My hotel room looks like a post-Civil War bordello with high, velvet-tufted headboards, flocked carpeting, dark satin curtains, a plastic snakeskin-covered chair, a mirror the size of a ’57 Pontiac, two oyster shell bathroom sconces made doubly hideous by the mirror behind them, furniture designed to look like old sea chests and an absolutely bewildering array of electronics on the large granite-topped desk (I called the hotel engineer to come disconnect everything). Evian water is available for five dollars a bottle. The “pillow-top” bed was so soft that I ended up sleeping on the floor. I piled up the plastic bed cover and two fake fur throws and stretched out with a pretty comfortable pillow and slept quite well, actually, but this morning I reported to the desk that there was no way I could continue to stay in a room that didn’t have a decent mattress and that I had requested an orthopedic mattress when I made my reservation.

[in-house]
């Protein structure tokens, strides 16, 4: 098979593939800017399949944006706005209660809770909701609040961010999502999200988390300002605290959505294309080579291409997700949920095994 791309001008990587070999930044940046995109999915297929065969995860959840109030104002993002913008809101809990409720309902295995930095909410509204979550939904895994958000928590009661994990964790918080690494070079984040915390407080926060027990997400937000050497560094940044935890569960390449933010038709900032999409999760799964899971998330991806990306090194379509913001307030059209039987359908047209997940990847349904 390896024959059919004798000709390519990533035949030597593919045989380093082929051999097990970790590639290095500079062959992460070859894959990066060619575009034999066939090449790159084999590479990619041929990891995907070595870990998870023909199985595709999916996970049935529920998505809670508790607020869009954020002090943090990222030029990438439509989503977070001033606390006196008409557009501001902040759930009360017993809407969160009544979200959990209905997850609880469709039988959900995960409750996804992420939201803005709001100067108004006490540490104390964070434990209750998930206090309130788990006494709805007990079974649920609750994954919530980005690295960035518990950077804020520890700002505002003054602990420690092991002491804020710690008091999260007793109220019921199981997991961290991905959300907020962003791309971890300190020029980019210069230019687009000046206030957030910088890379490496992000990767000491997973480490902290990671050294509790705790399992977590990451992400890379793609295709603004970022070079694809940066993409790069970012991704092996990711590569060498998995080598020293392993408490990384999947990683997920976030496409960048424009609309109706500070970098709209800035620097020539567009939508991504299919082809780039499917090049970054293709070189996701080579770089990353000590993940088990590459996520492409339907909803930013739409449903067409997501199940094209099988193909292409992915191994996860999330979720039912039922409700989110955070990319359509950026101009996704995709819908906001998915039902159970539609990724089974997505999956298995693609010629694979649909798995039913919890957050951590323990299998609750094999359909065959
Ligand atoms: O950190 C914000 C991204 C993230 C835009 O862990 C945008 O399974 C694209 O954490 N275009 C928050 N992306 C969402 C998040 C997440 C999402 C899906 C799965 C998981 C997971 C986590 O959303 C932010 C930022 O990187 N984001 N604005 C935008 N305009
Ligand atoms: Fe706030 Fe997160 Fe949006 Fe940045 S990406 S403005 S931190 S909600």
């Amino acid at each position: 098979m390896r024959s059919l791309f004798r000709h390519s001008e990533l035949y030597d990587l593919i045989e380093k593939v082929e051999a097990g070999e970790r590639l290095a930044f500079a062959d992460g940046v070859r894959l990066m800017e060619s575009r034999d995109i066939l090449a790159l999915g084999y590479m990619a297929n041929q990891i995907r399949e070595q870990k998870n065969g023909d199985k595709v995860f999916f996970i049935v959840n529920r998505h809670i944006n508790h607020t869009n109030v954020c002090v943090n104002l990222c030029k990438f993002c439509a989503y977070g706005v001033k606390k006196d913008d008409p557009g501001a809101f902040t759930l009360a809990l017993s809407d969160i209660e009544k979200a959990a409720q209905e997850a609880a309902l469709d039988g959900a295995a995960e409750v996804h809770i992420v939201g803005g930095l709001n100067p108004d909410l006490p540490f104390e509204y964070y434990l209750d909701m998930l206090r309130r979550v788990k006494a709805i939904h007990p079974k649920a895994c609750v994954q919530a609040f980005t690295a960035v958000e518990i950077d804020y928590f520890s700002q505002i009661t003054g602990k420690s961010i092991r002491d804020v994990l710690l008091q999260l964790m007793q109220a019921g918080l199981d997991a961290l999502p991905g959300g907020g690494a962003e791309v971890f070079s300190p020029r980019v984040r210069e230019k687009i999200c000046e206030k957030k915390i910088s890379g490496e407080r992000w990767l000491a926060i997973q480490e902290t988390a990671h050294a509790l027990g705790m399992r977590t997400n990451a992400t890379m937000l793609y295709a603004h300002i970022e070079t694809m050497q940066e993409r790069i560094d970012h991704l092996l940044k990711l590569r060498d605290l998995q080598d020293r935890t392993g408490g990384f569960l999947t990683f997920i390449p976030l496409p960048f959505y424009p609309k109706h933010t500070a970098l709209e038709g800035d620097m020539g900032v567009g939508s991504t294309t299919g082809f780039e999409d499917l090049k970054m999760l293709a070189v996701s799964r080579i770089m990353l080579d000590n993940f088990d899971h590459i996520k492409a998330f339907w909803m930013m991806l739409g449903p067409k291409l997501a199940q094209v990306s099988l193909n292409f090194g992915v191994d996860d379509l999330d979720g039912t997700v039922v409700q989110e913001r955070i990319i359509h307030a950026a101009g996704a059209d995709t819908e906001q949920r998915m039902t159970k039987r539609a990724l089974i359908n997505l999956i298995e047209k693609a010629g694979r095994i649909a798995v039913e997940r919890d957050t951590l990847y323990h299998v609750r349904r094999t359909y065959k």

The very nice young woman at the desk went to work. She searched nearby hotels to see if there was a room with an orthopedic mattress. Then she searched nearby hotels to see if they had extra beds in housekeeping and finally she came up with a roll-away bed that I can use here in the same room that’s somewhat firmer than the wallowy mattresses on the two double beds, although hardly orthopedic. I was supposed to have a river view, but because I arrived a day early (unbelievable – I had no idea what the date was), I’m stuck now on the ground floor, looking out at a parked SUV and, beyond that, some live oaks and shrubbery along the boulevard. It’s a pretty day.
After ten years since my last visit, I find myself feeling a little intimidated by the United States. I went out this morning to walk around in search of a bank where I could change dollars back into euros. Nothing doing. Not unless you have an account. But at the bank I asked for a little café where I could find something light and perhaps a glass of wine. The town is crawling with restaurants, most of them pubs or hamburger joints smelling of fries. But as I was following directions to another hotel restaurant I found a little Japanese place where I had a very nice sushi and sashimi lunch and part of a Kirin beer (served in a 16-ounce bottle and there was no way I was going to get through all that).